However, the committee has made no such rulings on the face piercings that have made the festival famous.
“This year, there will be no supernatural ablutions of faith and flesh – including fire-walking, bladed-ladder climbing, hot oil bathing and nail-bridge crossing,” Vachira Phuket Hospital Director Dr Chalermpong Sukontapol, who sits on the Phuket Communicable Disease Committee, told Chinese shrine administrators at a meeting earlier this week.
People may join the popular street processions, but the ‘Mah Song’ spirit mediums are not permitted to walk the streets. Instead, they may travel in vehicles as part of the procession, Dr Chalermpong said.
“If people would like to walk in a procession, they can do so but they must wear a mask and keep social distance,” he said.
Health officials will watch over the crowds and take action if necessary, he warned.
“Officials will remove people from the procession if there are too many people joining the parade,” he said.
A key concern is the large crowds that mass at the raising of the ‘Go Teng’ poles at each participating shrine at sunset the evening before the nine-day festival gets underway.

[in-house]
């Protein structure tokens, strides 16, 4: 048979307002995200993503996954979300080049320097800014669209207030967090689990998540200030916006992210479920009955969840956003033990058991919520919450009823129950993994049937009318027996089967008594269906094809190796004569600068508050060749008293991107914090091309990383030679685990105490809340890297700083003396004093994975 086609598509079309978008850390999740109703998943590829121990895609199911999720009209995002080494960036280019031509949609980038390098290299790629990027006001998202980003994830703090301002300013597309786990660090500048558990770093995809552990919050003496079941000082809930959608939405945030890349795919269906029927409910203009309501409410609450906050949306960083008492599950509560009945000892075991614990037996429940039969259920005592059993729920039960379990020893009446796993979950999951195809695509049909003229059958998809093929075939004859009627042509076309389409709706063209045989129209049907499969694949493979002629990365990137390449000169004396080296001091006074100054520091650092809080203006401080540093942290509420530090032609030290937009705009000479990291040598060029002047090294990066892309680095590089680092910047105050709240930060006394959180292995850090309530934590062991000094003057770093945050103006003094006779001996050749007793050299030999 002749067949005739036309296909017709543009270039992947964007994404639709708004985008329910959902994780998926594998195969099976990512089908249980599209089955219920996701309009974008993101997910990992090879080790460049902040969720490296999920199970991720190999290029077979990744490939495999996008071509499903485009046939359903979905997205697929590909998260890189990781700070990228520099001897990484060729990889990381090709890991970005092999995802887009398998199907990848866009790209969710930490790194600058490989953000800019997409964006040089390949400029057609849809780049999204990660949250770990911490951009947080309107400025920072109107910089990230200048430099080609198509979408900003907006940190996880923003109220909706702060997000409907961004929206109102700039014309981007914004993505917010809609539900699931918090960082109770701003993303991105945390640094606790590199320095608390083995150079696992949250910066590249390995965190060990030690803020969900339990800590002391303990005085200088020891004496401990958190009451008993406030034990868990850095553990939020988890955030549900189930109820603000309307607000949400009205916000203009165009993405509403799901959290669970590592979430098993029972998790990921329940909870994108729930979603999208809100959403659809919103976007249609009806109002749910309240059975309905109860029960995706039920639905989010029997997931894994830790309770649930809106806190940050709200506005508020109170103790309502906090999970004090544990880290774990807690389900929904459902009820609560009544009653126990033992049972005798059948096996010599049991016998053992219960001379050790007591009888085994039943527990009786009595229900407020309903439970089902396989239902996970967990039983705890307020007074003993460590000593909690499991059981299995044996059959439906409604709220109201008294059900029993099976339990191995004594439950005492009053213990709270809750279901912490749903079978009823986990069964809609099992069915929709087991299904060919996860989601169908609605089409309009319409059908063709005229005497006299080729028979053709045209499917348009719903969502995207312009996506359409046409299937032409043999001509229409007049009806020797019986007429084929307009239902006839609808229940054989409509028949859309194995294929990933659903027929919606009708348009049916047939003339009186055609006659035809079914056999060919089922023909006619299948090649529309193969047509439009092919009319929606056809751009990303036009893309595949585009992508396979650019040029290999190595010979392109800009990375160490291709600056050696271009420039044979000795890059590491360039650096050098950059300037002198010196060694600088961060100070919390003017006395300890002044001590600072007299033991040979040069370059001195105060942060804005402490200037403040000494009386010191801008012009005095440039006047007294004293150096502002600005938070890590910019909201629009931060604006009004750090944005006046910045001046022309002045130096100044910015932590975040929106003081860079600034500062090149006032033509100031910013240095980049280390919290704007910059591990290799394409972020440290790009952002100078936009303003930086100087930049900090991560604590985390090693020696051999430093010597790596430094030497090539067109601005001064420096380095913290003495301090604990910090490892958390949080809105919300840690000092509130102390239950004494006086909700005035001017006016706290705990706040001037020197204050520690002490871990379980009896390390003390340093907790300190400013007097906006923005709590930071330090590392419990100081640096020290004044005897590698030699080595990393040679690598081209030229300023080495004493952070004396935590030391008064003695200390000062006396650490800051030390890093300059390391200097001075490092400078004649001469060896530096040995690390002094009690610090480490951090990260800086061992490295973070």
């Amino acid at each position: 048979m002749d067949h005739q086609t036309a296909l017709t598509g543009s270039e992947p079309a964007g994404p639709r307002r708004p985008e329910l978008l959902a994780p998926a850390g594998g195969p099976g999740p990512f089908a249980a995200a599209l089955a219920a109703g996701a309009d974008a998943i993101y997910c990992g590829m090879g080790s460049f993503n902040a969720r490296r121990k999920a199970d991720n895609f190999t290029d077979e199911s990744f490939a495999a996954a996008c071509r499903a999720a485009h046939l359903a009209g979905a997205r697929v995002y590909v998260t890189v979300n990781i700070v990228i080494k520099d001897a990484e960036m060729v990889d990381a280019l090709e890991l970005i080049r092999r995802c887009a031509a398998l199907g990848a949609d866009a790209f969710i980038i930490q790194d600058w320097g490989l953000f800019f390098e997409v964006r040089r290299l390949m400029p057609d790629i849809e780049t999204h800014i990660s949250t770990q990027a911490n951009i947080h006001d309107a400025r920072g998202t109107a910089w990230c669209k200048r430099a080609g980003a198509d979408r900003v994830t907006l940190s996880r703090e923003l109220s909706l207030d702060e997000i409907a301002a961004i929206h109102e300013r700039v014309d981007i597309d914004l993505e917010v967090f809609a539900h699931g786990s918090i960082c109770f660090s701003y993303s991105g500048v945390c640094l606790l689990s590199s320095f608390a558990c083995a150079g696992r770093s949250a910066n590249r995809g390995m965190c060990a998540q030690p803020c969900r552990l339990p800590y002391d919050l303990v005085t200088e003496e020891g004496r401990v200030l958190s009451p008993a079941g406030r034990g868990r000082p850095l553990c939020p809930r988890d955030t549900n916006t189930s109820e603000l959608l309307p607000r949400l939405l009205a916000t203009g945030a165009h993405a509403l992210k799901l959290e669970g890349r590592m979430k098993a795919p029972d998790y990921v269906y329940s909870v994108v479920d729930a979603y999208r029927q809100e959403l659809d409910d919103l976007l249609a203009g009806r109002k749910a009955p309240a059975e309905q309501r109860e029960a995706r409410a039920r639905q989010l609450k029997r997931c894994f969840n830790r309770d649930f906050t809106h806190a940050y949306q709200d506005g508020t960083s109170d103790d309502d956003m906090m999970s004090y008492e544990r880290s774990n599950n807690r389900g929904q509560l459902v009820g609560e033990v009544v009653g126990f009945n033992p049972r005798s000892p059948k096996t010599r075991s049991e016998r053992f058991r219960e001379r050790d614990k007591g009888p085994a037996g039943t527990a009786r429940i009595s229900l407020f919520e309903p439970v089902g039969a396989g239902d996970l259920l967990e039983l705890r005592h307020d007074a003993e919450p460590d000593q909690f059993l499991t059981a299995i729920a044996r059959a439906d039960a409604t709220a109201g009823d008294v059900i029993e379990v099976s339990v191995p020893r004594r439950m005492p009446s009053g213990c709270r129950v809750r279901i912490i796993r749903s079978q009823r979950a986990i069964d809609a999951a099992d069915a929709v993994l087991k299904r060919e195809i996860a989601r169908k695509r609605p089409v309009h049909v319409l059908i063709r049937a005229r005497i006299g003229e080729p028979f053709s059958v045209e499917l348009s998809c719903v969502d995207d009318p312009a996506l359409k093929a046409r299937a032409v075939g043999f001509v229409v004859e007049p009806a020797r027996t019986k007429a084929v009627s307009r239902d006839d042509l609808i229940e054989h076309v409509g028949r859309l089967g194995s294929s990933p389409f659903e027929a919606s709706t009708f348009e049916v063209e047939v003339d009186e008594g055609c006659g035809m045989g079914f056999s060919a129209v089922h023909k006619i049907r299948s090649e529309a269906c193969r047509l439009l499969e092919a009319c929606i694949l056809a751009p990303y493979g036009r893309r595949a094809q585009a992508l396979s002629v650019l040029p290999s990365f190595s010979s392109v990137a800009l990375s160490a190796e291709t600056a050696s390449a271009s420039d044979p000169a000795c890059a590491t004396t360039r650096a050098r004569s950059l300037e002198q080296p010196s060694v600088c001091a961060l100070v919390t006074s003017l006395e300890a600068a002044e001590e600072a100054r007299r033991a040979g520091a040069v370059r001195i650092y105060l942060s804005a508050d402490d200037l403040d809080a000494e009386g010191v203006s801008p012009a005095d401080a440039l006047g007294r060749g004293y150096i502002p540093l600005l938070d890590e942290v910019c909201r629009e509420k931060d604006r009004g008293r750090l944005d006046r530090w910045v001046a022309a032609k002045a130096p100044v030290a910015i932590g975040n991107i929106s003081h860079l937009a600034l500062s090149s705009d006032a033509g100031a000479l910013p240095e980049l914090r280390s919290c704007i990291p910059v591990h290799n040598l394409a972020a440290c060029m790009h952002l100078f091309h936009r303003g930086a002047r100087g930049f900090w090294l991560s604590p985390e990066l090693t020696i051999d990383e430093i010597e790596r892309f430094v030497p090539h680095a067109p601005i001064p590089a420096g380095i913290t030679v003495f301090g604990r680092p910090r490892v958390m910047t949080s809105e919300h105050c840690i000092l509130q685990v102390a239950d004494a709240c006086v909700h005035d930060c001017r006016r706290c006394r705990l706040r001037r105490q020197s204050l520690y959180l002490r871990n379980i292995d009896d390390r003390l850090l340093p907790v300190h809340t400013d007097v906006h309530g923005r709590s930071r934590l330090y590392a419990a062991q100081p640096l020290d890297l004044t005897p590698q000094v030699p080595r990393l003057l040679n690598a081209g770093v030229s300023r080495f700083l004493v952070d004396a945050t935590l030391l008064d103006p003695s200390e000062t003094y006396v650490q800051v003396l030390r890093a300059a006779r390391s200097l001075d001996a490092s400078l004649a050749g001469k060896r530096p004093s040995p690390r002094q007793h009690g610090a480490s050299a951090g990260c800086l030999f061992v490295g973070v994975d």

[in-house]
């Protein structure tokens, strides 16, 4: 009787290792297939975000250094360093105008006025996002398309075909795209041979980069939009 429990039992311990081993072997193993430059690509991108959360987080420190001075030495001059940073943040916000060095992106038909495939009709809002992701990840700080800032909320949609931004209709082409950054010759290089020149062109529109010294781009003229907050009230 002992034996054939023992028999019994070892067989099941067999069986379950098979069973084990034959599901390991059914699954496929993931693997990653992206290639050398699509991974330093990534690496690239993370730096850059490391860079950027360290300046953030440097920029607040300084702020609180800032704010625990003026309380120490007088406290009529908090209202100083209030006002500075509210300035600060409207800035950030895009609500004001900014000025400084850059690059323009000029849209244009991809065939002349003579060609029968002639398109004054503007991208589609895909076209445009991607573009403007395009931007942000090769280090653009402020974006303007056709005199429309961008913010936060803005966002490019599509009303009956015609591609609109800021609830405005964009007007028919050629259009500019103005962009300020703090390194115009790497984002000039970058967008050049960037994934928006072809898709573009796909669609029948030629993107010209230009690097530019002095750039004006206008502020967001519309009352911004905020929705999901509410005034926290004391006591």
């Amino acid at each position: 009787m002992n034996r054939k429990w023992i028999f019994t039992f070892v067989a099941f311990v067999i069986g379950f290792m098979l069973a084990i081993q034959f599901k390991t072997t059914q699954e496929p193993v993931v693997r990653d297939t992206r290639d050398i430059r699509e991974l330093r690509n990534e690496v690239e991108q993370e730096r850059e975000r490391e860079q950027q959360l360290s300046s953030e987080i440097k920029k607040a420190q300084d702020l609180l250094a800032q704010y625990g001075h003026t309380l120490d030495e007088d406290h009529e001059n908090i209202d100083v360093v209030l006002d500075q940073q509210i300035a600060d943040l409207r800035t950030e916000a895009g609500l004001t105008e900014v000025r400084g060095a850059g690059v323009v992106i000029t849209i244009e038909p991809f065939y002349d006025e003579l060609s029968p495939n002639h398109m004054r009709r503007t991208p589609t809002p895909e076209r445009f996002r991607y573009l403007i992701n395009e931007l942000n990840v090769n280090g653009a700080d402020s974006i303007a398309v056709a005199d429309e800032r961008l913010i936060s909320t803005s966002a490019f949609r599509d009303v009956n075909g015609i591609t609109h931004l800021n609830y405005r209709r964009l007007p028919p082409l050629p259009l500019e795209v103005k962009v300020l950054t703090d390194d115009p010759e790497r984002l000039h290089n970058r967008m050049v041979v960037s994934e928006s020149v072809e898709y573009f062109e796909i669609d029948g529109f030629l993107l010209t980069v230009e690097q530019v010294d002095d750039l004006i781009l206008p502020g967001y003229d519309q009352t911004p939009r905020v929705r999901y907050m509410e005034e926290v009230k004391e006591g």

The festival this year is to be observed from Oct 17-26, meaning the ceremonies to raise the Go Teng poles will be held from about 6pm on Oct 16.
"During the raising of the Go Teng poles at the shrines on Oct 16, this event must be re-organized in accordance with the ‘New Normal’,” Dr Chalermpong said.
Screening points to check people for high body temperatures must be set up at the entrance to each shrine, all people joining the ceremony must wear a face mask and social distancing must be observed, he noted.
“People must take action to prevent the spread of COVID-19, and only one Mah Song is to join each activity,” Dr Chalermong said.
Mah Song assistants are to be kept to a minimum, must wear a face mask at all times and must try to observe social distancing as much as possible.
"All shrines must limit the number of people to allow five square metres per person present,” he added.
As for crowd control at the shrine kitchens during the festival, Dr Chalermpong explained that a raft of health regulations for them is being drawn up.
The rules are to be presented to the Phuket Provincial Public Health Office next week, he said.